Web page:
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Not If But When? Swedes Confused by Fear-Mongering Miniseries About Future War

The miniseries, released by the Swedish Armed Forces, invokes an atmosphere of uncertainty amid environmental crises and “grey zone” undertakings by Sweden's enemies, who use psyops and disinformation campaigns.

The TV series “When the War Comes”, released through the Swedish Armed Forces' YouTube channel, has raised many eyebrows in the Nordic country.

The documentary-tutorial crossover admittedly intends to remedy the low awareness about the tasks facing the armed forces and Sweden's defence policy issues in general. It not only features Russia as one of the potential threats facing the country, but also anticipates a drastic expansion of the Swedish military in the coming years.

A Swedish Navy fast-attack craft patrols in the the Stockholm Archipelago, Sweden (file) - Sputnik International
'When the War Comes' Miniseries by Swedish Armed Forces Features Russia as Threat
The idea behind the series is to present the Swedish public with an updated concept of warfare, that has changed a lot since the Cold War era due to technological advances and security policy shifts, and explain how Sweden would fare in the event of a conflict, ranging from hybrid warfare to a full-blown war.

Russia is mentioned in one of the episodes as an example of a threat due to its “assertive” and “unpredictable” behaviour. This includes the so-called “annexation” of Crimea, which is how Swedish media and politicians tend to describe the peninsula's re-unification with mainland Russia in the aftermath of a popular referendum.

The miniseries, hosted by TV anchor and producer Melker Becker, who is known for his military-related documentaries, invokes an atmosphere of uncertainty amid environmental crises and “grey zone” undertakings, such as psyops and disinformation campaigns.

On social media and in the YouTube comments section, many were take aback by the “When” in the title of the series, arguing this constituted scare-mongering and intimidation. Some noted this was a marked step forward compared with the “If the war comes” information brochure issued in 2018 and the previous 2017 explanatory miniseries called “If the war came”.

​“Begs to reflect on the language choice. 2018: If the war comes. 2021: When the war comes”, one user tweeted.

​“Not if, but when the war comes...”, another one noted.

​“Calm down, this is what modern warfare looks like”, another one reacted, posting a video of a man typing idly at the computer.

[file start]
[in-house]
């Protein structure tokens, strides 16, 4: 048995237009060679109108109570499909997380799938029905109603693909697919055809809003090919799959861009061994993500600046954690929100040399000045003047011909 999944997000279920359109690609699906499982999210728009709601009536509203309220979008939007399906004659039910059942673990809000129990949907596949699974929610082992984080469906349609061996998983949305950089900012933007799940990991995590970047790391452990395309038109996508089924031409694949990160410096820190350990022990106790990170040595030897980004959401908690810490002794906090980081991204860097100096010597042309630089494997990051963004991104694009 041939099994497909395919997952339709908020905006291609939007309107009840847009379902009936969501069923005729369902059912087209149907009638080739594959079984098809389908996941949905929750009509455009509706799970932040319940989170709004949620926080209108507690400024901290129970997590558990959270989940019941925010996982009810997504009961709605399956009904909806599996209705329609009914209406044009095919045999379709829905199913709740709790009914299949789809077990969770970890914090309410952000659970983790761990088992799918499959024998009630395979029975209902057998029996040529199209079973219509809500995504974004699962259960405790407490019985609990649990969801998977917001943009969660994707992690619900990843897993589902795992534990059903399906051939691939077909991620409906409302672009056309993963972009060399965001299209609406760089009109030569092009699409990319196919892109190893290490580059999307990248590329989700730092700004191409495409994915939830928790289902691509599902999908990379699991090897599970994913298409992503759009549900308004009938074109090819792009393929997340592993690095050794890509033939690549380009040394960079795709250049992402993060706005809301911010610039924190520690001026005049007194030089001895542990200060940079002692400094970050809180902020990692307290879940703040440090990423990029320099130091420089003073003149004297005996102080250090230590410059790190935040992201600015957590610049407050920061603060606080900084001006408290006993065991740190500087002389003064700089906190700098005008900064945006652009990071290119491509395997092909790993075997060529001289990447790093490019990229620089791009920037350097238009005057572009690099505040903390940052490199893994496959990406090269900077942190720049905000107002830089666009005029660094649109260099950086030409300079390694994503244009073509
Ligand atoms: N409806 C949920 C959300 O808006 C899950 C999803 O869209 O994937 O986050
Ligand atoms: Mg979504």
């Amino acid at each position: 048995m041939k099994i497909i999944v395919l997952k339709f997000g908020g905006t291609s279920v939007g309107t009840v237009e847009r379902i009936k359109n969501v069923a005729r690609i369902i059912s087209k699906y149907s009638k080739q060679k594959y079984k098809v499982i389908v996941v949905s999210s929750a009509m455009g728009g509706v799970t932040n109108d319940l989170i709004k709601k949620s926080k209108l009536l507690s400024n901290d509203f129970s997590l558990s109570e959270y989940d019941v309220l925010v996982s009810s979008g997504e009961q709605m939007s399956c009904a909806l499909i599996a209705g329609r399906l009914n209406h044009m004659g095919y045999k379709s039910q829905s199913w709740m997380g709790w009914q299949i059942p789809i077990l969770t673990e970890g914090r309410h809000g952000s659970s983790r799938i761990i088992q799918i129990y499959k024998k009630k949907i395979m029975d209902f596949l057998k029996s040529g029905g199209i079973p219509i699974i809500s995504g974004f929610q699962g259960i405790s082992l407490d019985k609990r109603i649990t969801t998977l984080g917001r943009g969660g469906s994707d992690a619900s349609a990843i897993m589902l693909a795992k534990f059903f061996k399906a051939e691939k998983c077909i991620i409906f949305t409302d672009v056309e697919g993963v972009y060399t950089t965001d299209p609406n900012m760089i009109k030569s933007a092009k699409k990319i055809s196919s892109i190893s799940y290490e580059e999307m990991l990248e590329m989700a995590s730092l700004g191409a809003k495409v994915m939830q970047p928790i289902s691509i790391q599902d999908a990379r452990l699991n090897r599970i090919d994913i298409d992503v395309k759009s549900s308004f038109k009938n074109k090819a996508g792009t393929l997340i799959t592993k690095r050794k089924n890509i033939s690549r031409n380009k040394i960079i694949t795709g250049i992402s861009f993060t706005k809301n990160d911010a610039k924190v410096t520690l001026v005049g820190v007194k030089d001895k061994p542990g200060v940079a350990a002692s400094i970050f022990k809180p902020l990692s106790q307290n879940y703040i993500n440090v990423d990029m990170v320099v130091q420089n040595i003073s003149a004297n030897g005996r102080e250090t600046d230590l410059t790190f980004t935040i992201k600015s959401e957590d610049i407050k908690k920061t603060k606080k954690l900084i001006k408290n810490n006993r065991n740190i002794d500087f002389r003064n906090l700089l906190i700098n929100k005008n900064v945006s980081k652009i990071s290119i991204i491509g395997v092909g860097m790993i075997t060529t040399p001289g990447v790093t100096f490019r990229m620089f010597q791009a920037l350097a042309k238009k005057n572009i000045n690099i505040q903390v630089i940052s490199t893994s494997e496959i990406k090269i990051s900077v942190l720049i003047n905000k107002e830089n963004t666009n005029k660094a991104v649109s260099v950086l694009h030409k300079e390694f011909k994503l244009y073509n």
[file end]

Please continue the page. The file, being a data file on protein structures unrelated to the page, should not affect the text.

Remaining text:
​Still others wondered whether the Swedish Armed Forces took Trump's intentions to buy Greenland from Denmark seriously.

“Biggest surprise in the video? That it takes Trump's attempt to buy Greenland seriously, and points out that US tried to set up a base there before, but had to abandon it because of the cold. With climate change Greenland is now an attractive unsinkable aircraft/missile carrier." Thule Air Base in Greenland has been in use by the United States since 1943.

​“Unfortunately, I must say that I am not impressed by 'When the War Comes'. It does not live up to the name, is verbose and shows rather 'cool' attack vectors than 'uncool' consequences, e.g. what happens when an entire city gets stomach sick. But I probably don't belong to the target group”, a critical voice said, suggesting that the anchor sounded more like a parody of himself.

​“Stupid through and through. The Armed Forces must replace their screenwriters and production companies immediately!” another unhappy user noted.

​“Not if but when. New approach and typical intimidation propaganda with special interests”, another one mused.

​“War propaganda! Yuck!” another dismayed user reacted.

​“Have you ever planned and practised a scenario where America attacks Sweden or is it just the Russians we should be scared of?” a viewer wondered on YouTube.

“The United States will fight Russia to the last Swede,” another mused.

In late 2020, the Swedish government railroaded through its largest defence budget hike since the 1950s and announced a major expansion of its Armed Forces, which have been greatly trimmed down since the Cold War-era. Again, the build-up has been pinned on Russia's “assertive” and “unpredictable” behaviour and military drills held in the Baltic Sea and in western Russia.

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